Meawhile, international scholars have been looking for improvements to the model of modified universalism. In her recent book, professor Irit Mevorach at the University of Nottingham combines several non-binding sources of international law with behavioural and economic theory. She sets out to translate modified universalism into binding international law and examines how to choose the right instrument for cross-border insolvency as well as the impact that instrument design has on decisions and choices. The book is presented as a blueprint for meeting the demands of future cross-border insolvencies. Although not a new concept, professor Mevorach makes the argument that several of the available means in the modified universalism approach – soft law principles and guidelines, best practices, etc –  may be regarded as customary international law; a legal source that fills gaps in international treaties, influences treaty regimes, and regulates areas not covered by treaties or by other instruments or regarding countries that are not parties to a treaty. Being regarded as “customary international law” would bring these principles and practices under the international jurisdiction of the International Court of Justice via Articles 36 and 38 of the Statute of the International Court of Justice.

Chicago-Kent College of Law professor Adrian Walters also recently called for action on the actual implementation of the universalist approach, since cross-border insolvency law scholars have devoted much attention to the theoretical questions of international system design, but paid less systematic attention to how a universalist system can be implemented in the real world by institutional actors such as legislatures and judges. Looking at the UK’s and the USA’s reception of the UNCITRAL Model Law on Cross-Border Insolvency, Walters’ argument is that modified universalism offers no convincing theory of how a universalist system can be institutionalised in practice, in the absence of more and harder law by individual country legislatures. The focus must shift from practitioners and courts to state legislators. This would also be neccesary as for instance the Model Law lacks a system of choice-of-laws. In April 2010, at the initiative of the International Bar Association (IBA) at UNCITRAL, the idea to work on a convention was tabled in cooperation with the Hague Conference on Private International Law. However, a different course – that of creating further model laws – was eventually chosen.

The EU approach

It is generally agreed that the recast EU Insolvency Regulation (EIR 2015) uses the “modified universalism” model in relation to an insolvent debtor’s assets. This model results in the potential split of insolvency proceedings against an insolvent debtor who has operations in two or more EU jurisdictions (Denmark excluded). Main insolvency proceedings can be opened in member state X, when the debtor’s centre of main interest (COMI) is in that member State (Article 3(1) EIR 2015); these will extend to assets situated in other member states, except those where secondary proceedings have been opened. Secondary insolvency proceedings can be opened in the other member states where the debtor has an establishment within the meaning of Article 2(10) of the EIR 2015, but are confined to local assets. The proceedings, as they are both concerned with the same insolvent debtor and its estate, should be coordinated, but on a practical level they do not operate on an equal footing. The insolvency practitioner in the main proceedings has the dominant role and has several possibilities open to them for intervening in secondary insolvency proceedings. This underlying model has been referred to as “mitigated” or “modified” universalism. In my own publications I have introduced the concept of “coordinated universalism”. This concept both focuses on a certain conflict-of-laws rule or norm of private international law, and appeals to interrelated main and secondary insolvency proceedings coordinated by courts and insolvency practitioners, in line with their respective duties. In literature, the term has only found slight support, however, including in a 2013 opinion by Advocate General Sharpston at the European Court of Justice (CJEU) in Ralph Schmid etc v Lilly Hertel.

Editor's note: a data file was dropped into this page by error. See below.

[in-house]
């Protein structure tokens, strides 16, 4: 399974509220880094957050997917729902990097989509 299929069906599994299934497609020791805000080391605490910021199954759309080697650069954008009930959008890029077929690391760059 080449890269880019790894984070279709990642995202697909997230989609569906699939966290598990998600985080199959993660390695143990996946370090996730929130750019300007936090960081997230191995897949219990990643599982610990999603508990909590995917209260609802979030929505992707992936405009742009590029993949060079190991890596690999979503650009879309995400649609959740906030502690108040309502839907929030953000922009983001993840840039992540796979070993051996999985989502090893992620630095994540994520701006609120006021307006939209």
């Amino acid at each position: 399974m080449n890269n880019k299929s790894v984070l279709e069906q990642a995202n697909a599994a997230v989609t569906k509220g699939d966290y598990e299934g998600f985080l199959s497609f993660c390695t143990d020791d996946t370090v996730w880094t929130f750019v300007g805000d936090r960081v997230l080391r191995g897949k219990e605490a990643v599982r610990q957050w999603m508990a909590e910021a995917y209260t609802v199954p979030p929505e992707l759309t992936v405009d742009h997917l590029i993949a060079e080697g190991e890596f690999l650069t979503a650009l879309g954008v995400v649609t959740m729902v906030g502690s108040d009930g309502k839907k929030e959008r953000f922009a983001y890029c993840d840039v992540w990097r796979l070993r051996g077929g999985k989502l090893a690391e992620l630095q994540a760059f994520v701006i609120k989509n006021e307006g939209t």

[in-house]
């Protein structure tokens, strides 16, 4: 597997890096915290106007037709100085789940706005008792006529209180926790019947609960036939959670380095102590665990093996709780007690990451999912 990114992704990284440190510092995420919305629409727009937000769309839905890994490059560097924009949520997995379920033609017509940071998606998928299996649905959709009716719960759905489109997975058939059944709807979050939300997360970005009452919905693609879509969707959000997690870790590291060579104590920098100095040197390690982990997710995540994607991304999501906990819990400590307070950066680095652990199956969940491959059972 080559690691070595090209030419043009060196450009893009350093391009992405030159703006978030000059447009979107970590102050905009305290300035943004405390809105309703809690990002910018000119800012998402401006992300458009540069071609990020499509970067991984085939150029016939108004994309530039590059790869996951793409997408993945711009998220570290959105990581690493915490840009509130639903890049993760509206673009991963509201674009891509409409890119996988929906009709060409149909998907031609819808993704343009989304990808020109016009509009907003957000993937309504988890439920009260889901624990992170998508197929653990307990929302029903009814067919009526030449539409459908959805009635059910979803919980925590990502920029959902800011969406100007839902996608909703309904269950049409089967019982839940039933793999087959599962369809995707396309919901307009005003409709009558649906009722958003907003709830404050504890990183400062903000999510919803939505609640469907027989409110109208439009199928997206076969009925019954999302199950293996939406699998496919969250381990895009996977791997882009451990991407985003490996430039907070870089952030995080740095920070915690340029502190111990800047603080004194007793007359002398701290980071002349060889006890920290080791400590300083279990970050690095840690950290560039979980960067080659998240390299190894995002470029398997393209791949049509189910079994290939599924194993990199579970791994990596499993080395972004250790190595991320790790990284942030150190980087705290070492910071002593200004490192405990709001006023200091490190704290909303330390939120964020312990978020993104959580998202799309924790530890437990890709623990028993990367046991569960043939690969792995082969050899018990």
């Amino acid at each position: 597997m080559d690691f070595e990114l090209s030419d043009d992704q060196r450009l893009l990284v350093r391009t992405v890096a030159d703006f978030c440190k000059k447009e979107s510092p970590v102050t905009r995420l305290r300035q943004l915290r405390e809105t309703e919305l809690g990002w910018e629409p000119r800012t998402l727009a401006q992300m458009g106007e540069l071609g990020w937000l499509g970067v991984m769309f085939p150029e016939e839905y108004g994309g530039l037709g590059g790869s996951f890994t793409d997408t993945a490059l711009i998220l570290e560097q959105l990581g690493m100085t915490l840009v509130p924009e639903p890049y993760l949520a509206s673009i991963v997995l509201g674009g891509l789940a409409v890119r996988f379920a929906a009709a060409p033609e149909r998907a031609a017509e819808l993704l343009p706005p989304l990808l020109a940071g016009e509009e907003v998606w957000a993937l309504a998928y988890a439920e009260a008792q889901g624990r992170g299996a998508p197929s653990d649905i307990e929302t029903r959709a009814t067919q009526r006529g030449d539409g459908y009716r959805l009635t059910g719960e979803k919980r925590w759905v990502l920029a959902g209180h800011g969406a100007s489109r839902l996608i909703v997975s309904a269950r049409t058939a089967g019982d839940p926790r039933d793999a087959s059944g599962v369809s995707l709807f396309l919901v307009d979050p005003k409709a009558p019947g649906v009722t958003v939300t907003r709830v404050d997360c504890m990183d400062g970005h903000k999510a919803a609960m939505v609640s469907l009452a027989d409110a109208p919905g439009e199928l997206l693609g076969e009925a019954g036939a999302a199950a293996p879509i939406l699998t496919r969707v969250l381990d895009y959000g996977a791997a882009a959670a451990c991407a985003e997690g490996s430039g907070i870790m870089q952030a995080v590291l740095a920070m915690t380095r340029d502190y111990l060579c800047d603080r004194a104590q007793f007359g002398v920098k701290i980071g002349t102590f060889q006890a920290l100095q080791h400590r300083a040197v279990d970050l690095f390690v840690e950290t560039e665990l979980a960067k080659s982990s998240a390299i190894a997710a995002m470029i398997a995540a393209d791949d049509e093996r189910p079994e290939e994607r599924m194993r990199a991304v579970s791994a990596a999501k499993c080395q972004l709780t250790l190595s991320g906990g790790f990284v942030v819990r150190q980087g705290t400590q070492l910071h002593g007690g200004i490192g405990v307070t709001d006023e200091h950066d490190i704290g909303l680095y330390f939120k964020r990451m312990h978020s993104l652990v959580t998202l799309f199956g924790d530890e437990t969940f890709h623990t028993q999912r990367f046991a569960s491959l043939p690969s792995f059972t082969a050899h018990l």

The name to describe the systematic model underlying the European Insolvency Regulation has not been decided yet. In an October 2016 judgment of the CJEU related to the interpretation of Article 5 of the EIR 2000 on third parties’ rights in rem (now embodied in Article 8 of the EIR 2015), two other terms for describing the model are introduced. The Court observed that the regulation: “17 … is based on a so-called ‘attenuated universality’ model, according to which, first, the law applicable to the main insolvency proceedings and its effects is that of the Member State within the territory of which those proceedings were opened, albeit that, secondly, that regulation lays down a number of exceptions to that rule. Article 5(1) of that regulation lays down one of those exceptions.” Not modified, or coordinated, but “attenuated”: a word the Advocate General did not use in the relevant associated opinion. In the English version of the judgment, the wording refers to “… a model of qualified universality”. In Dutch, it is referred to as “afgezwakte universialiteit”; in German “abgeschwächten Universalität”; in French “d’universalité atténuée”.